Friday, April 13, 2007

How Inaction Weakened Israel's Deterrence Capabilities

Sometimes waiting only prolongs the inevitable and makes it more difficult to act effectively when provocations force one's hand. Hezbollah's arms buildup for the six years in southern Lebanon following Israel's summer 2000 withdrawal suggests that Israel cannot afford to wait too much longer while Hamas continues to smuggle arms into Gaza at an alarming rate. They are simulating Hezbollah's massive buildup with sophisticated weaponry, tunnel systems and fortifications.
Once again, the international community sits idly by.

There should have been a preventive strike
By Ze'ev Schiff
In the coming days the Winograd Committee's interim report on the Second Lebanon War will be published. The report will deal, among other things, with the six-year period preceding the war, 2000 to 2006. The year 2000 is important as a kind of watershed. Hafez Assad died and his son Bashar came to power. Bashar brought Hassan Nasrallah closer and considered Hezbollah a part of his military deployment. Israel withdrew from southern Lebanon unilaterally, but in coordination with the United Nations over the determination of the border. The second intifada broke out. Hezbollah kidnapped three Israel Defense Forces soldiers on Mount Hermon. During this time Iran helped Hezbollah to assemble a huge battery of missiles in Lebanon. Many assume that the Winograd Committee will focus on these six years, on issues such as how the reserve units had almost no training exercises, why the reserve units' emergency warehouses had emptied out, and why Israel assumed that Hezbollah's missiles would rust.
These are important questions, but there is a more important question: Didn't Israel make a serious mistake when it refrained from responding with force to the build-up of the Hezbollah-Iran-Syria military system next to the border? Over the years a threatening system was established there, which required an early preventive strike. Israeli avoidance of a preventive strike finally led to the war in 2006.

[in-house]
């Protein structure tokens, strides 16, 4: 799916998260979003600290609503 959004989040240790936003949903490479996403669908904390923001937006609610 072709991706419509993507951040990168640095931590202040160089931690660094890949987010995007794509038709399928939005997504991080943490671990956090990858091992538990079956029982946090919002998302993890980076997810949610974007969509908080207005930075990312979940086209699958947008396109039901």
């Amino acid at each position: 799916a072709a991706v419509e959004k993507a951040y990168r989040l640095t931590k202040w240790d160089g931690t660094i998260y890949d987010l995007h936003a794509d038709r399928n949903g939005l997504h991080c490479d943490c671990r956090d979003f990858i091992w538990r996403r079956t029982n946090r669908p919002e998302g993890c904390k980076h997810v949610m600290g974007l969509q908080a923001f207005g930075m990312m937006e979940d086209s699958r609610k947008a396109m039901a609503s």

Israel even avoided signaling to its enemies that it would not return to business as usual in the face of the threatening system. It did not try to stop the transfer of Iranian weapons to Damascus, a move the Americans implied they would accept with understanding. Israel never once struck at the convoys transferring the missiles to Lebanon, and never struck even one Hezbollah missile warehouse, or even the short-range rockets near the border. Although Israel prepared itself adequately for long-range missiles and carried out several painful localized operations, these did not affect the construction of the threatening system. The result was that during this period Israeli deterrence against Hezbollah and Iran increasingly eroded. On March 7, 2000, even before the IDF withdrawal from Lebanon, the head of Military Intelligence, Major General Amos Malka, submitted a personal assessment to his superiors, in which he wrote, among other things: "Those in favor of a unilateral withdrawal are relying on the assumption that it is possible to create a sufficiently powerful Israeli deterrence. It is doubtful whether we will be able to create a deterrence. The Revolutionary Guards are helping Hezbollah to set up a long-range weapons system to reach areas in Israel where there is no protection for the population. The result will be that a mutual counter-deterrence will arise against Israel." Unlike Israel, Hezbollah did act. Its actions included the firing of anti-aircraft artillery, which in effect harmed Israeli communities, and it crossed the border and killed six Israelis in an incident. About a month after the intifada broke out, Hezbollah kidnapped three soldiers on Mount Hermon, and it did the same in July 2006, three weeks after a military operation began in the wake of the kidnapping of Gilad Shalit. In six years Israel responded twice against the Syrians, but not against the array of rockets, whose number had already reached 10,000. Israel hit a Syrian radar station in Dar el Beidar in Lebanon, and a Palestinian training camp in Ein el Saheb in Syria. The prime minister at the time, Ehud Barak, rejected the suggestion by chief of staff Shaul Mofaz to take strong action against Hezbollah after the kidnapping of the three soldiers. The main reason was to not open a second front. Israel wanted to focus on the Palestinian front. This was later also the opinion of Ariel Sharon as prime minister. Sharon certainly did not want to open a second, broader front against Iran, which had built the threatening system in Lebanon. Hezbollah and Iran read things differently. They understood that Israel was incapable of properly handling combat on two fronts at the same time. Hezbollah acted on this assumption when it embarked on the kidnapping on July 12, 2006. A few weeks earlier it had not refrained from attacking the air force base on Mount Meron with rockets. It is a serious mistake to think that refraining from a reaction to the kidnapping of the soldiers in July would have spared us a war. The war would have arrived later, after greater incitement on the part of Hezbollah and Iran.

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